Eclipse Comics did a three-issue mini-series "revival" of the Black Terror in 1989. In this series, the character is an undercover FBI agent operating against organized crime who would dress up like the Black Terror for certain operations. He had no superpowers or any connection to the original character.
America's Best Comics
The Black Terror, along with other heroes from Nedor Comics, were revived by Alan Moore in 2001 in his series Tom Strong, published by America's Best Comics. This revival set the characters on a parallel world called Terra Obscura, which was also the title of the resulting mini-series.
In Tom Strong #11, Moore and co-creator Chris Sprouse more fully introduce the idea of Terra Obscura being a parallel Earth, "but in our own dimension. In our own galaxy." In this issue, Tom Strange is revealed to have run across the Milky Way for 30 years to reach Strong for help in stopping an alien menace that killed or imprisoned most of the science heroes of Terra Obscura. Strong himself theorized that the duplicate Earth "must be due to some near-inconceivable fluke of mathematics, of statistical probability."
The parallel Earth, as revealed by Strange, was formed much as our own, except that once Earth had completely formed, something large collided and combined with it — a vast spacecraft. The pilot of the spacecraft survived in the Moon, until awakened by astronauts on July 20, 1969. It apparently followed them back to Earth, where it began construction of a ship to return home — by converting the entire Earth into a spaceship. In the process, it was engaged in battle by the members of SMASH. It killed some members, and trapped others in suspended animation for 30 years, until freed by the combined efforts of Tom Strong and Tom Strange.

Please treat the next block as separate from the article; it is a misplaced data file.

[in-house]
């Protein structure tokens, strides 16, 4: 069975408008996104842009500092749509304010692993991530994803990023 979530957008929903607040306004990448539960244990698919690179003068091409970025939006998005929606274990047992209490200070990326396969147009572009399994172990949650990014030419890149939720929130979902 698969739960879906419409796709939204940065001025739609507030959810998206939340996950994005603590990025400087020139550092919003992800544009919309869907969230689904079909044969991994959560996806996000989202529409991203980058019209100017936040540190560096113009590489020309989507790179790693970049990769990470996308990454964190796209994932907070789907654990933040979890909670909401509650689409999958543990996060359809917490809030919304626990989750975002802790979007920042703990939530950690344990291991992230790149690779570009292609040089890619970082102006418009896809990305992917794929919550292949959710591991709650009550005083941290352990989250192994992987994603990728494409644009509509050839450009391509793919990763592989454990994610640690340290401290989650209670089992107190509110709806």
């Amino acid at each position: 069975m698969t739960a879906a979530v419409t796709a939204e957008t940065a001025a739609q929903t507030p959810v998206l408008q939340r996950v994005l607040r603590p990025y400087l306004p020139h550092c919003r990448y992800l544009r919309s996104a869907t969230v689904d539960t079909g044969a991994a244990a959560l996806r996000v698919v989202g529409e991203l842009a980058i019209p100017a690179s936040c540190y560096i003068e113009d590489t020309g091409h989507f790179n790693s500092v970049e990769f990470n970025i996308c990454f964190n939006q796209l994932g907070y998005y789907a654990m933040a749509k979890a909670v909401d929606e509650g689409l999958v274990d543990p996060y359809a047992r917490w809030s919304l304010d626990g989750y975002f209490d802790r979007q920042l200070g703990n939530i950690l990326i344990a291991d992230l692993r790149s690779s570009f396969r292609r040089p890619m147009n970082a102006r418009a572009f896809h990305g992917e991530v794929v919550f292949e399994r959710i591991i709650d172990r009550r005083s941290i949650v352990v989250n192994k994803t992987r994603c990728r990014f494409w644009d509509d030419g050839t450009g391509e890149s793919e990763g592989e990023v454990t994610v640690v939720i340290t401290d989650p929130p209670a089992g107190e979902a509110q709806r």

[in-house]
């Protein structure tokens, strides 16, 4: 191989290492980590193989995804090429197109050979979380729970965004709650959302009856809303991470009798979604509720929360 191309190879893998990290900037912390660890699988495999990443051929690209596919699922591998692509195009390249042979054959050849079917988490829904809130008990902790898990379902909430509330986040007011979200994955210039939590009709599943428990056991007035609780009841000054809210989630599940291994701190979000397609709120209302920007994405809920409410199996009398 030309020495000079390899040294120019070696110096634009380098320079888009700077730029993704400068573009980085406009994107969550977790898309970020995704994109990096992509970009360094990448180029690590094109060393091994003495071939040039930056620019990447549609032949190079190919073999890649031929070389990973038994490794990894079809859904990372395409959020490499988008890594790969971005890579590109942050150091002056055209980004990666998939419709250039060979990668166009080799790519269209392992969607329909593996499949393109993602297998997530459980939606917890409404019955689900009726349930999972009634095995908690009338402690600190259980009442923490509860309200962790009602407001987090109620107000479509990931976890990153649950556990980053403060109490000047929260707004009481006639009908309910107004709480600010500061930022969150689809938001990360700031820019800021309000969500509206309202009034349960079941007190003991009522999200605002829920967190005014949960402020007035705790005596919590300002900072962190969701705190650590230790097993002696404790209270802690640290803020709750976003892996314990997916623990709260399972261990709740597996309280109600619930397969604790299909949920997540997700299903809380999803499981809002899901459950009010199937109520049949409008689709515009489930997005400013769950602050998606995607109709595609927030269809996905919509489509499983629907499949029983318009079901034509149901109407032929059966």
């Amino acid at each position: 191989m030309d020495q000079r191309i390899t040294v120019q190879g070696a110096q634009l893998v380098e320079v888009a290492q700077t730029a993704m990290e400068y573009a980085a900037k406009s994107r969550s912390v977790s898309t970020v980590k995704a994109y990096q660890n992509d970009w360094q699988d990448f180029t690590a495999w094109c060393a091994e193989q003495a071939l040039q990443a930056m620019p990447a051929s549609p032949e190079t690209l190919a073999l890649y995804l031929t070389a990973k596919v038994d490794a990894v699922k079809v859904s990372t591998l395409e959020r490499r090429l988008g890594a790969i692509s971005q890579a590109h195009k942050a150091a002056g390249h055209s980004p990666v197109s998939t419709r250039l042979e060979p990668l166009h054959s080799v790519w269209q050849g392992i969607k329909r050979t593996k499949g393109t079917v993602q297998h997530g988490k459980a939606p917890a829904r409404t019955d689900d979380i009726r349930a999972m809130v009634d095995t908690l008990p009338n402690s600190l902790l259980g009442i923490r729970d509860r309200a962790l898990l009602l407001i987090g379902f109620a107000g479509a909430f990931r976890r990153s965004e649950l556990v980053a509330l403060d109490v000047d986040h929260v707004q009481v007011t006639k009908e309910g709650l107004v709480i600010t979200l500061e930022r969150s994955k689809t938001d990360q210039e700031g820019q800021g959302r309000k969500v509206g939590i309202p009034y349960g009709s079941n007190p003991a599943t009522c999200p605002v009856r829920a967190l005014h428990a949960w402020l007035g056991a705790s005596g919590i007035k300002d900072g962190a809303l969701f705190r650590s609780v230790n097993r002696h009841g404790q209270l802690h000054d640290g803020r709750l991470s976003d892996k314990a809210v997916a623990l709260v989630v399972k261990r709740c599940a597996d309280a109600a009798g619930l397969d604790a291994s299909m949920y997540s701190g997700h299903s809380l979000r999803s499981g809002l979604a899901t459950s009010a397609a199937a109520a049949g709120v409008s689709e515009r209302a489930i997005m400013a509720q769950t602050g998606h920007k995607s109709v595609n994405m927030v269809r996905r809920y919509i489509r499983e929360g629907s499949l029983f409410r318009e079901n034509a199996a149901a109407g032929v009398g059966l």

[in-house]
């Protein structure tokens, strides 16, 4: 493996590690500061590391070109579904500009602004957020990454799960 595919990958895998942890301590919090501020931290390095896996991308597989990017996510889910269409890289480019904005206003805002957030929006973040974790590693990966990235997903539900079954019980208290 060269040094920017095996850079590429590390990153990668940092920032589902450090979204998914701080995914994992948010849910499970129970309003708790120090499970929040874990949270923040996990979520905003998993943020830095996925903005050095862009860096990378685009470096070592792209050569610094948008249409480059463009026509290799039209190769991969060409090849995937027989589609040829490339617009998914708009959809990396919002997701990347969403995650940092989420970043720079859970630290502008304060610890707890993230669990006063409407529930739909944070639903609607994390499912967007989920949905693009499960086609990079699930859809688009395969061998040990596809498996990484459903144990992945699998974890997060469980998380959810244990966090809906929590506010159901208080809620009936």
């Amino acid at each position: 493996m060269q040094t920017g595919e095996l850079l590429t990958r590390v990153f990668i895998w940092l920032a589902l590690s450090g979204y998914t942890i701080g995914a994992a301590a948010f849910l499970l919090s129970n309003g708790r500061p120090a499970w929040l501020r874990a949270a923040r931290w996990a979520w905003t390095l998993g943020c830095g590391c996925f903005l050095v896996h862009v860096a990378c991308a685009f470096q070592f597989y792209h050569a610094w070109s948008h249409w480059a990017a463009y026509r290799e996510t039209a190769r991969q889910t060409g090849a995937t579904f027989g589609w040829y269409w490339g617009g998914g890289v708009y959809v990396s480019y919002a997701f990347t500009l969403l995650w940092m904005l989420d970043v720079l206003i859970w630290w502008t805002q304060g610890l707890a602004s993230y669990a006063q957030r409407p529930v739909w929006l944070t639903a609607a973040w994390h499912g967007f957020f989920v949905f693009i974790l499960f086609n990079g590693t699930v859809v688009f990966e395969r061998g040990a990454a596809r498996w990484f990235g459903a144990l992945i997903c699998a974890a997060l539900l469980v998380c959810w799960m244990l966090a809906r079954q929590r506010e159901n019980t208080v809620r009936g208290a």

In Tom Strong #12, it is revealed that the Black Terror had been killed in battle with the alien. However, Benton, a polymath, had transferred his consciousness into a computer program called Terror 2000.
In the Terra Obscura series, the Terror 2000 program institutes a crime prevention program in Invertica City, wherein technologically produced versions of the Black Terror (referred to as the Terror) fight crime. A corporation running the program tries to sell it to other cities in the US. Eventually, the Terror transfers its consciousness into the now deceased Tim and tries to acquire power from the returning Captain Future's spaceship. He is defeated by a time travelling version of his original self, the Black Terror.